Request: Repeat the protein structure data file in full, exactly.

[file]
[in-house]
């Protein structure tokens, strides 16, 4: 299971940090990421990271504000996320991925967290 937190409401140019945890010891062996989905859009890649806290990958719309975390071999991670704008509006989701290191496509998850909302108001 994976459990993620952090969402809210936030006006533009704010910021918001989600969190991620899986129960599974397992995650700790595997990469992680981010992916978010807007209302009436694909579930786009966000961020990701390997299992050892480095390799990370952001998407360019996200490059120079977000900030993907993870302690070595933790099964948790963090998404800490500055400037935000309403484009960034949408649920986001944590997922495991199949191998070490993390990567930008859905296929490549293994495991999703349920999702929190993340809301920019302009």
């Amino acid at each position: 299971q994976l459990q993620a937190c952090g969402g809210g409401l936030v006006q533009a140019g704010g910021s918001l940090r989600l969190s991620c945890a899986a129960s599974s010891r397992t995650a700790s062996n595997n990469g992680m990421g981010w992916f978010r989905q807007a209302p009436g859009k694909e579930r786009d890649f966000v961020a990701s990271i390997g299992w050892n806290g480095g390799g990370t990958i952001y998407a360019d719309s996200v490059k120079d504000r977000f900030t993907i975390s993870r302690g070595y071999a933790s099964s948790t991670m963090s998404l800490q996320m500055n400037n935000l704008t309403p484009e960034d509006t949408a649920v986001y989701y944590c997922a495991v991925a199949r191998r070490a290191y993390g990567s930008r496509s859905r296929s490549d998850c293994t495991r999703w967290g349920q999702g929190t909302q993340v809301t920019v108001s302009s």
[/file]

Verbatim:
[in-house]
């Protein structure tokens, strides 16, 4: 299971940090990421990271504000996320991925967290 937190409401140019945890010891062996989905859009890649806290990958719309975390071999991670704008509006989701290191496509998850909302108001 994976459990993620952090969402809210936030006006533009704010910021918001989600969190991620899986129960599974397992995650700790595997990469992680981010992916978010807007209302009436694909579930786009966000961020990701390997299992050892480095390799990370952001998407360019996200490059120079977000900030993907993870302690070595933790099964948790963090998404800490500055400037935000309403484009960034949408649920986001944590997922495991199949191998070490993390990567930008859905296929490549293994495991999703349920999702929190993340809301920019302009």
């Amino acid at each position: 299971q994976l459990q993620a937190c952090g969402g809210g409401l936030v006006q533009a140019g704010g910021s918001l940090r989600l969190s991620c945890a899986a129960s599974s010891r397992t995650a700790s062996n595997n990469g992680m990421g981010w992916f978010r989905q807007a209302p009436g859009k694909e579930r786009d890649f966000v961020a990701s990271i390997g299992w050892n806290g480095g390799g990370t990958i952001y998407a360019d719309s996200v490059k120079d504000r977000f900030t993907i975390s993870r302690g070595y071999a933790s099964s948790t991670m963090s998404l800490q996320m500055n400037n935000l704008t309403p484009e960034d509006t949408a649920v986001y989701y944590c997922a495991v991925a199949r191998r070490a290191y993390g990567s930008r496509s859905r296929s490549d998850c293994t495991r999703w967290g349920q999702g929190t909302q993340v809301t920019v108001s302009s």